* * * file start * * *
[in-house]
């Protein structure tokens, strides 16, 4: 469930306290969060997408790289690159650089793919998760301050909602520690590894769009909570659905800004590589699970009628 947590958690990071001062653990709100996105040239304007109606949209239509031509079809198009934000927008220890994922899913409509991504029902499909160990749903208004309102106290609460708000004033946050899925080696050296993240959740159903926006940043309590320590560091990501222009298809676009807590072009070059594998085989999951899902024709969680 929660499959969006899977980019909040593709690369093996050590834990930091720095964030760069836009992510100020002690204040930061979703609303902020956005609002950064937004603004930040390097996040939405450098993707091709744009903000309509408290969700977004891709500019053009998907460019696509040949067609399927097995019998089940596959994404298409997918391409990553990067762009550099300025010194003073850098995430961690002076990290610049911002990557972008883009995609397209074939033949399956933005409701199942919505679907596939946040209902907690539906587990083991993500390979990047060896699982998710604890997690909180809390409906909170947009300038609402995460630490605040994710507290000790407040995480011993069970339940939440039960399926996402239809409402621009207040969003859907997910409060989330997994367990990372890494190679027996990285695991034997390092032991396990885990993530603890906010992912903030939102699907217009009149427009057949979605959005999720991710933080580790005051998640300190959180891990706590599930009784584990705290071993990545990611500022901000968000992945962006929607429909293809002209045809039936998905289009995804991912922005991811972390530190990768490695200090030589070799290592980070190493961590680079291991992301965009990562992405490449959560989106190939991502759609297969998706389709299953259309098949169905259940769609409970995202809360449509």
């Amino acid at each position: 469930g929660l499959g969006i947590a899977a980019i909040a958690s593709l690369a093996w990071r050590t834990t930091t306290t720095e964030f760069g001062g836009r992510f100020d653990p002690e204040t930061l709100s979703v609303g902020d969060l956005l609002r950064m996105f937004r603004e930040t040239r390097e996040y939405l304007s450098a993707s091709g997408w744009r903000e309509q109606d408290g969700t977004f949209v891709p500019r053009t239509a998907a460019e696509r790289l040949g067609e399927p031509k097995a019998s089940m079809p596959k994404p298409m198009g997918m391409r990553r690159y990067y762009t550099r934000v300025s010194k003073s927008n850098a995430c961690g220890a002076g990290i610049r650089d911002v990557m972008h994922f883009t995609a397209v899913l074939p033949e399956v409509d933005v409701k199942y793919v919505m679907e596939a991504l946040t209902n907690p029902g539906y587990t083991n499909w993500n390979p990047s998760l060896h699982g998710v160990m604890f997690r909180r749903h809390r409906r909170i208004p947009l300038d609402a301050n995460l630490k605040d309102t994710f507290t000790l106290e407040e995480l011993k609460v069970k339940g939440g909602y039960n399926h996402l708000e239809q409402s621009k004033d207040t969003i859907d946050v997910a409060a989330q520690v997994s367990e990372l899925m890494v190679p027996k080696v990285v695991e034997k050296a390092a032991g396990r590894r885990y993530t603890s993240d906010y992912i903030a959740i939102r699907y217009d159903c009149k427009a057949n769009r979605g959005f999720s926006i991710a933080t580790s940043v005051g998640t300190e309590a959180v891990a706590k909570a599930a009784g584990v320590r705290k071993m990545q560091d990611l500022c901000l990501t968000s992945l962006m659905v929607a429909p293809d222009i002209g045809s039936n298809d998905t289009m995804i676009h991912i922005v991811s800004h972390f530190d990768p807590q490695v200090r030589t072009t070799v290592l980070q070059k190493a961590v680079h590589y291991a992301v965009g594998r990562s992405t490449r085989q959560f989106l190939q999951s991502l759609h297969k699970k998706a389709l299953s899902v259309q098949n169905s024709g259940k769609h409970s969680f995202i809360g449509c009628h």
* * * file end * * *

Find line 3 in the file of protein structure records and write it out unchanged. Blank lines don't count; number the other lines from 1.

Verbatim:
């Amino acid at each position: 469930g929660l499959g969006i947590a899977a980019i909040a958690s593709l690369a093996w990071r050590t834990t930091t306290t720095e964030f760069g001062g836009r992510f100020d653990p002690e204040t930061l709100s979703v609303g902020d969060l956005l609002r950064m996105f937004r603004e930040t040239r390097e996040y939405l304007s450098a993707s091709g997408w744009r903000e309509q109606d408290g969700t977004f949209v891709p500019r053009t239509a998907a460019e696509r790289l040949g067609e399927p031509k097995a019998s089940m079809p596959k994404p298409m198009g997918m391409r990553r690159y990067y762009t550099r934000v300025s010194k003073s927008n850098a995430c961690g220890a002076g990290i610049r650089d911002v990557m972008h994922f883009t995609a397209v899913l074939p033949e399956v409509d933005v409701k199942y793919v919505m679907e596939a991504l946040t209902n907690p029902g539906y587990t083991n499909w993500n390979p990047s998760l060896h699982g998710v160990m604890f997690r909180r749903h809390r409906r909170i208004p947009l300038d609402a301050n995460l630490k605040d309102t994710f507290t000790l106290e407040e995480l011993k609460v069970k339940g939440g909602y039960n399926h996402l708000e239809q409402s621009k004033d207040t969003i859907d946050v997910a409060a989330q520690v997994s367990e990372l899925m890494v190679p027996k080696v990285v695991e034997k050296a390092a032991g396990r590894r885990y993530t603890s993240d906010y992912i903030a959740i939102r699907y217009d159903c009149k427009a057949n769009r979605g959005f999720s926006i991710a933080t580790s940043v005051g998640t300190e309590a959180v891990a706590k909570a599930a009784g584990v320590r705290k071993m990545q560091d990611l500022c901000l990501t968000s992945l962006m659905v929607a429909p293809d222009i002209g045809s039936n298809d998905t289009m995804i676009h991912i922005v991811s800004h972390f530190d990768p807590q490695v200090r030589t072009t070799v290592l980070q070059k190493a961590v680079h590589y291991a992301v965009g594998r990562s992405t490449r085989q959560f989106l190939q999951s991502l759609h297969k699970k998706a389709l299953s899902v259309q098949n169905s024709g259940k769609h409970s969680f995202i809360g449509c009628h």